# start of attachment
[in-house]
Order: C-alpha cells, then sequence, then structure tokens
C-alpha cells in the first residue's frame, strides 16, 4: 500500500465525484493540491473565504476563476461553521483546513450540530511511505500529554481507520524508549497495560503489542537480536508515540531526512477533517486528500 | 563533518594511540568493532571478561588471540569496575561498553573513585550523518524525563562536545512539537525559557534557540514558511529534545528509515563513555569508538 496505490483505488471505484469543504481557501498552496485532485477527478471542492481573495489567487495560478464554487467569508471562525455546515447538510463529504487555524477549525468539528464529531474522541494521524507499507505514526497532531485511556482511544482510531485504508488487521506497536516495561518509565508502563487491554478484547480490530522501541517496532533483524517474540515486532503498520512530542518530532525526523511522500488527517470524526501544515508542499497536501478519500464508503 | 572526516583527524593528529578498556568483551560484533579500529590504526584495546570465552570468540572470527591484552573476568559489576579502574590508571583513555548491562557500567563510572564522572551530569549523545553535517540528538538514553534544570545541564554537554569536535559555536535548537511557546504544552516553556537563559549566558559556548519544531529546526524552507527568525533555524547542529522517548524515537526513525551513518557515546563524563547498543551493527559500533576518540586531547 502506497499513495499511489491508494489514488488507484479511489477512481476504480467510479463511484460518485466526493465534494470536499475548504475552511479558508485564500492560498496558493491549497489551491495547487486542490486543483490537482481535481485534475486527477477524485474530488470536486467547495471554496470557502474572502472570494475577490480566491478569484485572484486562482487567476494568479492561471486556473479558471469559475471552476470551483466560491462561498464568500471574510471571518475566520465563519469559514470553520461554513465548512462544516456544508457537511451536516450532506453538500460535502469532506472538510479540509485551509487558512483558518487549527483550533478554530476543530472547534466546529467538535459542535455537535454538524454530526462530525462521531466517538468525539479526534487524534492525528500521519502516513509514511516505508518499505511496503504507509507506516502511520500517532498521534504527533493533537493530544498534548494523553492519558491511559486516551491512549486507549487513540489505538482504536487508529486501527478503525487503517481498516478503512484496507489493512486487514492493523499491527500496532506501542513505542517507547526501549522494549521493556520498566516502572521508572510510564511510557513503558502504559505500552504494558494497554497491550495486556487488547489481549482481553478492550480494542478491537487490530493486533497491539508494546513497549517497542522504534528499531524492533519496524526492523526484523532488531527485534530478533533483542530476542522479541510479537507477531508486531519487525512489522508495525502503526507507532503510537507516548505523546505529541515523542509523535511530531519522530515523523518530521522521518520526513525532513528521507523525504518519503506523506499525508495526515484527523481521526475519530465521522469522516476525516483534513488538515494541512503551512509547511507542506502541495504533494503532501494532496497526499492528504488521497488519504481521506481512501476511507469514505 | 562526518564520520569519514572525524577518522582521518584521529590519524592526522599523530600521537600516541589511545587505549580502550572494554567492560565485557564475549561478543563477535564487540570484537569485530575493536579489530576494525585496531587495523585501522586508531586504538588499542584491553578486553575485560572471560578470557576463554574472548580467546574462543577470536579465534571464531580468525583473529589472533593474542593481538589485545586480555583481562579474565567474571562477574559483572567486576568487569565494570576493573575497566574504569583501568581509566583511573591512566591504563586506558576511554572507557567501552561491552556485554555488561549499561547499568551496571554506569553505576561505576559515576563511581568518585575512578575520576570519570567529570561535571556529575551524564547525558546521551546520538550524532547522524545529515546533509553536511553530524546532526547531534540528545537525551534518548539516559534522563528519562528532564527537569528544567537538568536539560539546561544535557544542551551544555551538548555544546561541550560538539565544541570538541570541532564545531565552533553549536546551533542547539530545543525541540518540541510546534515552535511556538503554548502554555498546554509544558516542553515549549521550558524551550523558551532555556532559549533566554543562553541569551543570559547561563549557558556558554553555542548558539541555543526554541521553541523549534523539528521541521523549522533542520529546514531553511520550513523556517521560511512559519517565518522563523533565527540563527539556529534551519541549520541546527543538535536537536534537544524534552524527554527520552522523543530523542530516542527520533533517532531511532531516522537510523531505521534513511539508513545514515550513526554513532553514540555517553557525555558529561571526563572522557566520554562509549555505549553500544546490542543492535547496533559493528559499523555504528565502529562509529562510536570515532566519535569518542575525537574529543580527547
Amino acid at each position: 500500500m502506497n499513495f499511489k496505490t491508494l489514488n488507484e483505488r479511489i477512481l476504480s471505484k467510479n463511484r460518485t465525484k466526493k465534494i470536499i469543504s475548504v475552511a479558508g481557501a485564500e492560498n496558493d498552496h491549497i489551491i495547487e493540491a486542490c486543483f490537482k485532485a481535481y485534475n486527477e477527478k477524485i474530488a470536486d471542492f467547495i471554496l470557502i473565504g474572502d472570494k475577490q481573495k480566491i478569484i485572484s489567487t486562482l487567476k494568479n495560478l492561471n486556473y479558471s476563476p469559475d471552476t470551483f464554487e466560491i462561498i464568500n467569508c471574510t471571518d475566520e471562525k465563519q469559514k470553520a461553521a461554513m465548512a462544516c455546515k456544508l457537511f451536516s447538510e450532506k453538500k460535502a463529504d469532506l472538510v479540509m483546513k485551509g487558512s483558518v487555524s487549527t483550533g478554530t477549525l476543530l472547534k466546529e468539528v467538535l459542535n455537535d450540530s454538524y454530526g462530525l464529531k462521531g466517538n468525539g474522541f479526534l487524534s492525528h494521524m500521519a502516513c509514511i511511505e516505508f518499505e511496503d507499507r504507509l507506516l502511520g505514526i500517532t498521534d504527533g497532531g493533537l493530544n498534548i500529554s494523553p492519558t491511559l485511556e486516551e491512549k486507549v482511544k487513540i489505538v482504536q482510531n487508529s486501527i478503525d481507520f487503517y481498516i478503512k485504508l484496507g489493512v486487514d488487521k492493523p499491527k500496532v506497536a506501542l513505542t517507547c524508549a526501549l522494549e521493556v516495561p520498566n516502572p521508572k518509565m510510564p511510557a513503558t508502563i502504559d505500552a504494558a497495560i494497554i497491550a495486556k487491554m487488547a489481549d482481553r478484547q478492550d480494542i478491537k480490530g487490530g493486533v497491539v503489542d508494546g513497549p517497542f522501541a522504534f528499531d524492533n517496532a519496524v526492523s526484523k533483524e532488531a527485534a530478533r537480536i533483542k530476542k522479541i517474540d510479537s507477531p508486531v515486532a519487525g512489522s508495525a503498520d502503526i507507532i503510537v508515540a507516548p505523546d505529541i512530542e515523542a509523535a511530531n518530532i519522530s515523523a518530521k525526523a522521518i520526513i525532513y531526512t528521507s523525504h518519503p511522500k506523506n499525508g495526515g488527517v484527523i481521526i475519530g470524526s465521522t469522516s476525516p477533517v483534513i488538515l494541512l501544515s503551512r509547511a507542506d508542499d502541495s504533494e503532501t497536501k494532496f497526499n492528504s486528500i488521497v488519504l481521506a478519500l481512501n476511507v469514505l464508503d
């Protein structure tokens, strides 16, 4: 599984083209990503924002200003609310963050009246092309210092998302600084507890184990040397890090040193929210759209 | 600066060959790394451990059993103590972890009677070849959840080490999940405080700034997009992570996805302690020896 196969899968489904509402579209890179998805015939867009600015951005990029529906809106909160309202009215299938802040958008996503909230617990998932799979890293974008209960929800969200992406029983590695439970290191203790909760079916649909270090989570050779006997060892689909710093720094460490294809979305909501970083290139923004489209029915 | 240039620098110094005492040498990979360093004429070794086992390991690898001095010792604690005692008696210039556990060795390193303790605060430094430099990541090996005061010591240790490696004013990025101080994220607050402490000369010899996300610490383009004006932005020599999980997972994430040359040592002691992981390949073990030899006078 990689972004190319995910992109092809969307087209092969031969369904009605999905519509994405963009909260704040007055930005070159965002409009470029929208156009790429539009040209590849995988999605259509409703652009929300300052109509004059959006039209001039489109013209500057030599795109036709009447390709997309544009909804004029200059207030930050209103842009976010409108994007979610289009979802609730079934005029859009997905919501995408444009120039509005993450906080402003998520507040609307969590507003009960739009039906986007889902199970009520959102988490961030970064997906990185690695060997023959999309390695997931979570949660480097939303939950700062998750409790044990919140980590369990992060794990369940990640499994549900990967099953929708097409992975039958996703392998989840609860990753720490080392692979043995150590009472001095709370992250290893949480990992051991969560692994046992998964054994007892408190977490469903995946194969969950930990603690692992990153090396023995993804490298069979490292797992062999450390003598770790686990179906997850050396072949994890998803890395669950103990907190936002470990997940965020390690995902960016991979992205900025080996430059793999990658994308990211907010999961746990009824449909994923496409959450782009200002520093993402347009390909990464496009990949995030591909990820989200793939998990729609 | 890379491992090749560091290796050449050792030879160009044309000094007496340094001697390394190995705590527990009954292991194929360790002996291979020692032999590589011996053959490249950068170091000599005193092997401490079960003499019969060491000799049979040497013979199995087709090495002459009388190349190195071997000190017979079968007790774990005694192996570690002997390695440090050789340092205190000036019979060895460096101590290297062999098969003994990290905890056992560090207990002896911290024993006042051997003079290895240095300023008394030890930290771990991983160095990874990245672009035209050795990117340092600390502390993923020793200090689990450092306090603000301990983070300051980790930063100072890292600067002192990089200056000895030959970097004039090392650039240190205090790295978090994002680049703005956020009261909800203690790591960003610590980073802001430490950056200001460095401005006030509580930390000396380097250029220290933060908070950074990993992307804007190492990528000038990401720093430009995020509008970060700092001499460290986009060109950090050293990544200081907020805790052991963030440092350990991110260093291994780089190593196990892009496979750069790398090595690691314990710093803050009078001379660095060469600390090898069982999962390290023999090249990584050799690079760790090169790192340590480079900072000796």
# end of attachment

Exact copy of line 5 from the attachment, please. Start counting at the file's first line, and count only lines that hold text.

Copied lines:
């Protein structure tokens, strides 16, 4: 599984083209990503924002200003609310963050009246092309210092998302600084507890184990040397890090040193929210759209 | 600066060959790394451990059993103590972890009677070849959840080490999940405080700034997009992570996805302690020896 196969899968489904509402579209890179998805015939867009600015951005990029529906809106909160309202009215299938802040958008996503909230617990998932799979890293974008209960929800969200992406029983590695439970290191203790909760079916649909270090989570050779006997060892689909710093720094460490294809979305909501970083290139923004489209029915 | 240039620098110094005492040498990979360093004429070794086992390991690898001095010792604690005692008696210039556990060795390193303790605060430094430099990541090996005061010591240790490696004013990025101080994220607050402490000369010899996300610490383009004006932005020599999980997972994430040359040592002691992981390949073990030899006078 990689972004190319995910992109092809969307087209092969031969369904009605999905519509994405963009909260704040007055930005070159965002409009470029929208156009790429539009040209590849995988999605259509409703652009929300300052109509004059959006039209001039489109013209500057030599795109036709009447390709997309544009909804004029200059207030930050209103842009976010409108994007979610289009979802609730079934005029859009997905919501995408444009120039509005993450906080402003998520507040609307969590507003009960739009039906986007889902199970009520959102988490961030970064997906990185690695060997023959999309390695997931979570949660480097939303939950700062998750409790044990919140980590369990992060794990369940990640499994549900990967099953929708097409992975039958996703392998989840609860990753720490080392692979043995150590009472001095709370992250290893949480990992051991969560692994046992998964054994007892408190977490469903995946194969969950930990603690692992990153090396023995993804490298069979490292797992062999450390003598770790686990179906997850050396072949994890998803890395669950103990907190936002470990997940965020390690995902960016991979992205900025080996430059793999990658994308990211907010999961746990009824449909994923496409959450782009200002520093993402347009390909990464496009990949995030591909990820989200793939998990729609 | 890379491992090749560091290796050449050792030879160009044309000094007496340094001697390394190995705590527990009954292991194929360790002996291979020692032999590589011996053959490249950068170091000599005193092997401490079960003499019969060491000799049979040497013979199995087709090495002459009388190349190195071997000190017979079968007790774990005694192996570690002997390695440090050789340092205190000036019979060895460096101590290297062999098969003994990290905890056992560090207990002896911290024993006042051997003079290895240095300023008394030890930290771990991983160095990874990245672009035209050795990117340092600390502390993923020793200090689990450092306090603000301990983070300051980790930063100072890292600067002192990089200056000895030959970097004039090392650039240190205090790295978090994002680049703005956020009261909800203690790591960003610590980073802001430490950056200001460095401005006030509580930390000396380097250029220290933060908070950074990993992307804007190492990528000038990401720093430009995020509008970060700092001499460290986009060109950090050293990544200081907020805790052991963030440092350990991110260093291994780089190593196990892009496979750069790398090595690691314990710093803050009078001379660095060469600390090898069982999962390290023999090249990584050799690079760790090169790192340590480079900072000796």